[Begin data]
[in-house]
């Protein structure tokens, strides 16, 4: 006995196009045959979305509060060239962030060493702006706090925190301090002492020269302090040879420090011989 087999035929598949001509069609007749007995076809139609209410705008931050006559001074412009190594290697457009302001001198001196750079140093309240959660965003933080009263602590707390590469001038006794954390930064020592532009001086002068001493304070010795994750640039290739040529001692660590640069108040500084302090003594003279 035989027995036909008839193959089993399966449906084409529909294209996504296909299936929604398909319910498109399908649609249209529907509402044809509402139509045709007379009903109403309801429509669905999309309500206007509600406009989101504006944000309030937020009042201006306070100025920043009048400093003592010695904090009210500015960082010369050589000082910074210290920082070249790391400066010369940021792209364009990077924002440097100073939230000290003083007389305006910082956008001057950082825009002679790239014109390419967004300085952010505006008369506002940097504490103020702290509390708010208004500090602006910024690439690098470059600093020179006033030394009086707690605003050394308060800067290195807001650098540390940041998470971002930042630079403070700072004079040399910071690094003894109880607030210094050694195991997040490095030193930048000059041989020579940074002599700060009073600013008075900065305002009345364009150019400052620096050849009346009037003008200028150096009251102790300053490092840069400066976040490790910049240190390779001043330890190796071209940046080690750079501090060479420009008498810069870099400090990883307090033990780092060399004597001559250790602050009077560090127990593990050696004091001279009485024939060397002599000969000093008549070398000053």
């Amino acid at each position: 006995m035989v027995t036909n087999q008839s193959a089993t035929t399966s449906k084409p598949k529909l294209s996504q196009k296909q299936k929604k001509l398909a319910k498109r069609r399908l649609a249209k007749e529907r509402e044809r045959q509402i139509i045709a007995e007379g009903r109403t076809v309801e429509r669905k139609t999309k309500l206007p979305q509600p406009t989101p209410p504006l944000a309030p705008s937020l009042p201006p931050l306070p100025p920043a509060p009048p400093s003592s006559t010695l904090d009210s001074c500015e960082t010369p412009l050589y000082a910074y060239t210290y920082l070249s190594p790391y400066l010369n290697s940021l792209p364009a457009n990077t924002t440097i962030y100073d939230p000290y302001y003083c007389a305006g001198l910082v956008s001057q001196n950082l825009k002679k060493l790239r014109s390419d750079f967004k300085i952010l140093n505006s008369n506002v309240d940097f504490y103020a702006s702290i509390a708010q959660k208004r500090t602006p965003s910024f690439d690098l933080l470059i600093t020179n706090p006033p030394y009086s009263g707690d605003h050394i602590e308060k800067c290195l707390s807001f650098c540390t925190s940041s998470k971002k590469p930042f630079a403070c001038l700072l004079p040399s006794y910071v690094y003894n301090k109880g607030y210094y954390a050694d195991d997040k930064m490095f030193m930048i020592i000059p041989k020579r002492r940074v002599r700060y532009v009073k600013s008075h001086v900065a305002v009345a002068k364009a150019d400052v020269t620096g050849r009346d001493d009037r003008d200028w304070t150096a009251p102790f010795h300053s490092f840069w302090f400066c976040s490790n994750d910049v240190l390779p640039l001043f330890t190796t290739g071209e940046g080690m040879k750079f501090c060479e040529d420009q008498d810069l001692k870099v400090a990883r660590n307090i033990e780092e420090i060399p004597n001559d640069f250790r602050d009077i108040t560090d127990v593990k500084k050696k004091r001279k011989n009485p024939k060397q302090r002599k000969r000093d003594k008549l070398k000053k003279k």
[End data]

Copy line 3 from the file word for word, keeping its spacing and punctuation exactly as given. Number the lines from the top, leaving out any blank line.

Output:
């Amino acid at each position: 006995m035989v027995t036909n087999q008839s193959a089993t035929t399966s449906k084409p598949k529909l294209s996504q196009k296909q299936k929604k001509l398909a319910k498109r069609r399908l649609a249209k007749e529907r509402e044809r045959q509402i139509i045709a007995e007379g009903r109403t076809v309801e429509r669905k139609t999309k309500l206007p979305q509600p406009t989101p209410p504006l944000a309030p705008s937020l009042p201006p931050l306070p100025p920043a509060p009048p400093s003592s006559t010695l904090d009210s001074c500015e960082t010369p412009l050589y000082a910074y060239t210290y920082l070249s190594p790391y400066l010369n290697s940021l792209p364009a457009n990077t924002t440097i962030y100073d939230p000290y302001y003083c007389a305006g001198l910082v956008s001057q001196n950082l825009k002679k060493l790239r014109s390419d750079f967004k300085i952010l140093n505006s008369n506002v309240d940097f504490y103020a702006s702290i509390a708010q959660k208004r500090t602006p965003s910024f690439d690098l933080l470059i600093t020179n706090p006033p030394y009086s009263g707690d605003h050394i602590e308060k800067c290195l707390s807001f650098c540390t925190s940041s998470k971002k590469p930042f630079a403070c001038l700072l004079p040399s006794y910071v690094y003894n301090k109880g607030y210094y954390a050694d195991d997040k930064m490095f030193m930048i020592i000059p041989k020579r002492r940074v002599r700060y532009v009073k600013s008075h001086v900065a305002v009345a002068k364009a150019d400052v020269t620096g050849r009346d001493d009037r003008d200028w304070t150096a009251p102790f010795h300053s490092f840069w302090f400066c976040s490790n994750d910049v240190l390779p640039l001043f330890t190796t290739g071209e940046g080690m040879k750079f501090c060479e040529d420009q008498d810069l001692k870099v400090a990883r660590n307090i033990e780092e420090i060399p004597n001559d640069f250790r602050d009077i108040t560090d127990v593990k500084k050696k004091r001279k011989n009485p024939k060397q302090r002599k000969r000093d003594k008549l070398k000053k003279k």